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Monthly Archives: June 2012

Etiquette Of The BJJ Gym: Reprinted from White Belt Academy

If you are new to BJJ, there are customs that one should be aware of in order to have a safe and enjoyable training experience. Some are self explanatory and some aren’t so obvious. Of course every gym is different, so ask your instructor about their rules and requirements in order to train at their facility. Here are some common guidelines regarding gym etiquette that one should familiarize themselves with before you step foot on a BJJ mat.

Good hygiene is extremely important and is a form of respect; for yourself, your training partners, your instructors and your gym. An indicator of poor hygiene is body odor. Not only is body odor distracting, it is a sign of something that could be dangerous, and in some cases deadly; bacteria and fungus. By not taking the proper steps in ensuring that you have good hygiene, you are putting yourself, and the patrons of the gym at risk of skin rashes and diseases such as ringworm, MRSA, staph infection, impetigo etc. The list is endless. Here are ways you can help prevent the infliction and/or the spread of infectious bacteria and fungus:

Shower and brush your teeth daily, and shower immediately after training. I personally recommend Dr. Bonners Tea Tree Oil Castile Soap and the Dove Men +Care Body Scrubber. I have no scientific studies to show you, but my skin is in much better shape ever since I began using both products, however the soap did not prevent me from being infected by ringworm.

WASH YOUR GEAR!!!! If you find yourself wearing an item for more than one training session in between washes, you are a culprit of poor hygiene! The excuse that you only have one gi/pair of shorts/ rashguard etc is a poor one. I had one gi when I first started, I do not own a washer machine, and trained 3x a week. So every other night I was at the Laundromat washing either my gi or no gi gear. This also includes your belt. If you have never washed your belt, you are probably harboring some wicked tenants. I personally recommend washing everything in hot water with detergent and drying either in a dryer, or outside in the sun. Washing in cold water and hang drying inside, while better than nothing, is not as effective. If you use a gear bag, do not put dirty items in it if you do not plan on washing it. Bring a garbage bag and place your soiled gear in the garbage bag and leave it in there until you wash it.Also, make sure your gear is completely dry before getting on the mat. A wet gi is a dirty gi in my opinion.Bottom line is, if you or your gear smell bad, do not get on the mat until you and your gear is properly cleaned. Febreeze and Lysol are not substitutes for proper cleaning!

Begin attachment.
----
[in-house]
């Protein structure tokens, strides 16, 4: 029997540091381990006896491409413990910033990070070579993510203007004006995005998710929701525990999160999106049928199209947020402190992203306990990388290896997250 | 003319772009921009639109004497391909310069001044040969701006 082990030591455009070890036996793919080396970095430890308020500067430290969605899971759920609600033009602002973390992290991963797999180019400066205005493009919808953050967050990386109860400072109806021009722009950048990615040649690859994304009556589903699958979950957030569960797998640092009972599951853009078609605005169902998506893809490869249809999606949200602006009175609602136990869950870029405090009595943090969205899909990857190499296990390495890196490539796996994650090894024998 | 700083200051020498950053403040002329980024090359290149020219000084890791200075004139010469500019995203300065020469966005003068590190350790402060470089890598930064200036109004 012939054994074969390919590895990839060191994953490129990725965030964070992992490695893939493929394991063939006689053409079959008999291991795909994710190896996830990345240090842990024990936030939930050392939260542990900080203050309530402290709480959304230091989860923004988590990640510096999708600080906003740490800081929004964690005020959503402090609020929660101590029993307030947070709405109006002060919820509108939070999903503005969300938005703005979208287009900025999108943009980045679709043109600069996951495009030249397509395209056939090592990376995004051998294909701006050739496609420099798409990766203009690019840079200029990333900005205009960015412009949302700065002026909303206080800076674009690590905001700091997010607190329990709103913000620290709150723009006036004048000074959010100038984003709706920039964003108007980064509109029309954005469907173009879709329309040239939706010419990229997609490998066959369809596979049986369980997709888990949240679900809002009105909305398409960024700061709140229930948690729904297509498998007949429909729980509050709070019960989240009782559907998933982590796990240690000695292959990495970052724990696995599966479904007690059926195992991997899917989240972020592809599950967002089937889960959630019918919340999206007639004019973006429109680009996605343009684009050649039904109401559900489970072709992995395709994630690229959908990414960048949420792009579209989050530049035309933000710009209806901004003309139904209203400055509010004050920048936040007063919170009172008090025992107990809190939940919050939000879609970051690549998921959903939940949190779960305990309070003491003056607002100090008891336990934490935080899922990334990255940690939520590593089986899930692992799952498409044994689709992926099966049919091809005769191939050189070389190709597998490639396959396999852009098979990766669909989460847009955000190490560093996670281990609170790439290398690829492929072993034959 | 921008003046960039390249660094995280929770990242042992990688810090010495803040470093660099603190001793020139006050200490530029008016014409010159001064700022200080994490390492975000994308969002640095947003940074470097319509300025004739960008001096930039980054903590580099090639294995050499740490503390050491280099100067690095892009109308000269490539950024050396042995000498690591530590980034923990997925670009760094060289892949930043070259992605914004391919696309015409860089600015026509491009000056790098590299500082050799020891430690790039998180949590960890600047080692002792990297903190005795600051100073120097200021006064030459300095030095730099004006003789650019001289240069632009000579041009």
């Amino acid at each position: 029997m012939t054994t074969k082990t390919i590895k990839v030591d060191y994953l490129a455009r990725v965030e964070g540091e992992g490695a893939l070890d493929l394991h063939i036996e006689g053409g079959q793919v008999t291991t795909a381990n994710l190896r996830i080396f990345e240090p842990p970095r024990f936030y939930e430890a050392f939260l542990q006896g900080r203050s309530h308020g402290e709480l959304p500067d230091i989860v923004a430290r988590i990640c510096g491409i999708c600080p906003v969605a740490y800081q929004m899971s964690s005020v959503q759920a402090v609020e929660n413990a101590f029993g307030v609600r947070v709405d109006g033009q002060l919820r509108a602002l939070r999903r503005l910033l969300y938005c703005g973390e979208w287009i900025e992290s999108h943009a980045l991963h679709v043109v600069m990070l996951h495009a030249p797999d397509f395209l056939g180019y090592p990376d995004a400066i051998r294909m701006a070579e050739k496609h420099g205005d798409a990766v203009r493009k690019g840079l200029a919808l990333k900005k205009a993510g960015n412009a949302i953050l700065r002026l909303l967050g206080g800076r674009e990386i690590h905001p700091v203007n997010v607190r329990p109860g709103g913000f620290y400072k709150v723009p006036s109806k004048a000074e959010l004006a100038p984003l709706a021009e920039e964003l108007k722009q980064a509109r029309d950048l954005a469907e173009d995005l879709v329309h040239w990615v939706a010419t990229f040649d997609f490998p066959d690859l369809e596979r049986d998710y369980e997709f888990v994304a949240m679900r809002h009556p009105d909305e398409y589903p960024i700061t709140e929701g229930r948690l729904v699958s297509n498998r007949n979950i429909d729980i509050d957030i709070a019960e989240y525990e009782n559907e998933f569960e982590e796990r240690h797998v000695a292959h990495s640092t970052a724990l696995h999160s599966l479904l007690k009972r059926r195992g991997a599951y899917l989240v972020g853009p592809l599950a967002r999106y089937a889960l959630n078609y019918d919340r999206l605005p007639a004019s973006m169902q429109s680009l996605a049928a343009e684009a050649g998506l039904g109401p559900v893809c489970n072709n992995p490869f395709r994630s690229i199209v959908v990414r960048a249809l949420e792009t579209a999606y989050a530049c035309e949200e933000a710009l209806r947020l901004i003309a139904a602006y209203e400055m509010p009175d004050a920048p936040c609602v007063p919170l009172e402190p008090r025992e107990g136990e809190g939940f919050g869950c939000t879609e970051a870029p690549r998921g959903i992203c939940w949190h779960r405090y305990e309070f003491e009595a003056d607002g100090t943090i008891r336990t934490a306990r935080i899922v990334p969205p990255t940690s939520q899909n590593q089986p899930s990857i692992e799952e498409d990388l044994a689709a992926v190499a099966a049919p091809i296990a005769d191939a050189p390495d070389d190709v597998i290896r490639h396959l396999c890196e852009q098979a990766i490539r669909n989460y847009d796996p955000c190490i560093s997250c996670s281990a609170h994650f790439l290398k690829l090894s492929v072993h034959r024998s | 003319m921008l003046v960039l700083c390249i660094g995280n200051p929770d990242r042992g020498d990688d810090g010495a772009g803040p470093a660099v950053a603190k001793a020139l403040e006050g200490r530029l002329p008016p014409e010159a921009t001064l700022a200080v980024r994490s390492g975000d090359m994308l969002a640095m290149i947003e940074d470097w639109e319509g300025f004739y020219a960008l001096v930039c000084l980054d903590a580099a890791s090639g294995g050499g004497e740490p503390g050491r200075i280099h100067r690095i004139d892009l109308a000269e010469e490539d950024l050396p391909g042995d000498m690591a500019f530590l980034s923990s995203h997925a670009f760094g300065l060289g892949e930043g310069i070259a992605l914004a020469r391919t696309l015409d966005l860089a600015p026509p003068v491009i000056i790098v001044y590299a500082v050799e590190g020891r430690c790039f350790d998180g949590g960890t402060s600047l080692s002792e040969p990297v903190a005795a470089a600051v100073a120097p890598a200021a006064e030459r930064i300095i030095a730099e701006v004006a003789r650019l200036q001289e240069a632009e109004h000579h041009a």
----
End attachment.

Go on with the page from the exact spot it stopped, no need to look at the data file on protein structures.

Do not walk on the mat with anything except bare feet (socks if you are not training). This also means, do not walk outside bare foot and then step on the mat. Either put your shoes back on, or invest in some sort of sandal. This will help keep the mats clean, and help prevent germs from finding their way on the mat.

Make sure you trim your fingernails and toenails regularly to avoid injuring yourself or your training partner. Your nails should resemble this image. Any longer could be considered hazardous.

If you find that you do have a skin rash, ask your instructor what his or her policy is regarding infection. If they follow NCAA wrestling rules, an individual must treat an infection for 3 days before returning to the mat. Some gyms do not allow a student to train until the rash is gone completely. This is for less serious infections such as ringworm.